October 26, 2014
Sometime over the past year I stumbled across a Sancerre that proved addicting, making me fall in love all over again with this beautiful wine from France's Loire Valley.
The producer is Roger Naudet & Fils and the wine is Domaine des Buissonnes. The current vintage I am drinking (I just purchased a new case) is 2013 and it retails for an average price of $23 according to Wine-Searcher.com.
Like many of you who are enthusiastic consumers of Sauvignon Blanc, my taste runs the gamut. When in Bordeaux I enjoy the richness and warmth and the fresh white peach aroma of top-notch Graves and Pessac-Leognan blanc. At home I savor the freshness and complexity of Sauvignons from Sonoma County, particularly the Russian River Valley. And in general I am a huge fan of the pungent Sauvignons from New Zealand's Marlborough region, especially when feasting on freshly shucked oysters or steamed clams.
Sancerre has seemed to take a back seat in the face of all the worldwide Sauvignon competition in recent years. The reasons are many, but mostly rooted in the fact that Sancerre producers tend to be small operations and even when imported to the U.S. by a major player, America is a huge market and there is only so much Sancerre to go around.
I discovered Domaine des Buissonnes at one of my favorite neighbrhood restaurants, Brooklyn Girl, owned and operated by my friends Michael and Victoria McGeath. Michael is a true wine aficionado. He's been in the restaurant business close to four decades and he makes the wine-buying decisions at Brooklyn Girl, which also has a small wine shop for off-premise sales.
Buissonnes is a beautifully balanced, elegant Sancerre that delivers succulent citrus aromas, with inviting minerality and mouth-watering, juicy acidity. By today's standards the alcohol by volume is low at 12.5 percent, so you can drink more than a glass with lunch and go back to work.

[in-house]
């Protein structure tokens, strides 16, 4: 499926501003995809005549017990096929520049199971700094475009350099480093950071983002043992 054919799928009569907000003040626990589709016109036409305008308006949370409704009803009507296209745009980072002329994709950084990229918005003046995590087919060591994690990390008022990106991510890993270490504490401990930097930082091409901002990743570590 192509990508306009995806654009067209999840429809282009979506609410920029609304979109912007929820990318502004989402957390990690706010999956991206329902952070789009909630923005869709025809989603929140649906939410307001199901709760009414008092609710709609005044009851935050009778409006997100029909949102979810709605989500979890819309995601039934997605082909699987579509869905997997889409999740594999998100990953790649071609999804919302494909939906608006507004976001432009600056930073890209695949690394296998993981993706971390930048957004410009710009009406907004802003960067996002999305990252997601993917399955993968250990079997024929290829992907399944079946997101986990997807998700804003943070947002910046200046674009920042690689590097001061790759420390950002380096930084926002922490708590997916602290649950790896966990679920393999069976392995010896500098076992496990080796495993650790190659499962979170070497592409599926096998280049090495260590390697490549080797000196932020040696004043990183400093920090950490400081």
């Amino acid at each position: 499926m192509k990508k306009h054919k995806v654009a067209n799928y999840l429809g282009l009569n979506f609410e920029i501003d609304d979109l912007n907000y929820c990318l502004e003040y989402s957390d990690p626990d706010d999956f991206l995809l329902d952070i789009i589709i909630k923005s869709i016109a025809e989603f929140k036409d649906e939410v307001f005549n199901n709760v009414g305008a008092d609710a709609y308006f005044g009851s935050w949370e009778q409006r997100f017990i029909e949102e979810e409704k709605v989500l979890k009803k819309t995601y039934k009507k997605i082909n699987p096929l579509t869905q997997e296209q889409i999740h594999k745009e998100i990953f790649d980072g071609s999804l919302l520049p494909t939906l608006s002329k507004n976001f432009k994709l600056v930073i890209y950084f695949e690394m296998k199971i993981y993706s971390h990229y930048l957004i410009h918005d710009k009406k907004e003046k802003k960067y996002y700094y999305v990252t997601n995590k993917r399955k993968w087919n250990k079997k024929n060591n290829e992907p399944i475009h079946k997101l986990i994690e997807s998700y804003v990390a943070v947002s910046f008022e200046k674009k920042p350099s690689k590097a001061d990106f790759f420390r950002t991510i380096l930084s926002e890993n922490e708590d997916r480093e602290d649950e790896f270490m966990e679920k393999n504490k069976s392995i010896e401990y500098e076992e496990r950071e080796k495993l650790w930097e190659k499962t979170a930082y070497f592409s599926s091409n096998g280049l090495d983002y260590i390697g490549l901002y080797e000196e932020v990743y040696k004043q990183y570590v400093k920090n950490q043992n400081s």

But, more than anything, it reminds me of all that I loved about Sancerre when I discovered it as a young journalist in New York in the early 1970s. I'm still big on other styles of Sauvignon, but I'm finally back to Sancerre and enjoying every last drop of my latest purchase.
October 15, 2014
Science is a scary word to those of us who know little about it. There were two ways to learn a concept, according to the U.S. Air Force: Go to a technical school, or “On the Job Training.” As a wine writer, I applied the OJT method to learn what little I know about science, more specifically, the science of wine.
So, it was with a combination of approach (wine) and avoidance (science) that I began reading Jaime Goode’s revised, “The Science of Wine.” It didn’t take long, though, before I was deeply involved and learning something new. Yes, old dogs and new tricks and all that…. But this is not a wine book as much as it is a text about science as applied to grape growing, winemaking and wine tasting.
Goode is a Brit who was writing about science until he got side-tracked and took up wine writing. His carry-over use of scientific jargon and lengthy scientific explanations throughout “The Science of Wine” may be off-putting to some readers, but hang in there, the annoyances are offset by the thoroughness and depth of this book.
As you dive deeper into “Science,” it becomes clear that there is something for just about every wine drinker, aided by an extensive Glossary. In Section 1, “In the Vineyard,” the author breaks down the science of soils and grapes into nine chapters, including The Biology of the Grapevine, Precision Viticulture and such hot-button topics as Biodynamics and Phylloxera. Goode also explains lutte raisonee, a new French viticultural approach, which means “the reasoned struggle.” According to Goode, lutte raisonee is a third form of vineyard management between biodynamics and the more conventional “chemical-based” agriculture. Lutte raisonee is based on the more familiar approach, at least in this country, known as Integrated Pest Management.
In Section 2, Goode moves the science from the vineyard to “In the Winery,” addressing such topics as Oxygen Management, Sulfur Dioxide, Brettanomyces--all possible sleep-inducing subjects, unless you are a winemaker or hoping to become one. Brettanomyces, or “brett,” was THE popular buzz word a few years ago. Goode devotes eight pages to the wine fault, calling it fascinating, “partly because it (brett) is one of those ‘faults’ that in some contexts can be regarded as positive.” The good-fault / bad-fault brett paradigm is more familiarly associated with Pinot Noir, as in “A little brett adds complexity to the wine.” But Goode cites a case study focusing on the flavor profile of Chateau de Beaucastel, the noted Chateauneuf-du-Pape wine with a higher than average Mourvedre content. The question, posed by Goode and others: Is Beaucastel infected by excessive brett, is it the terroir, or could it be the high percentage of Mourvedre?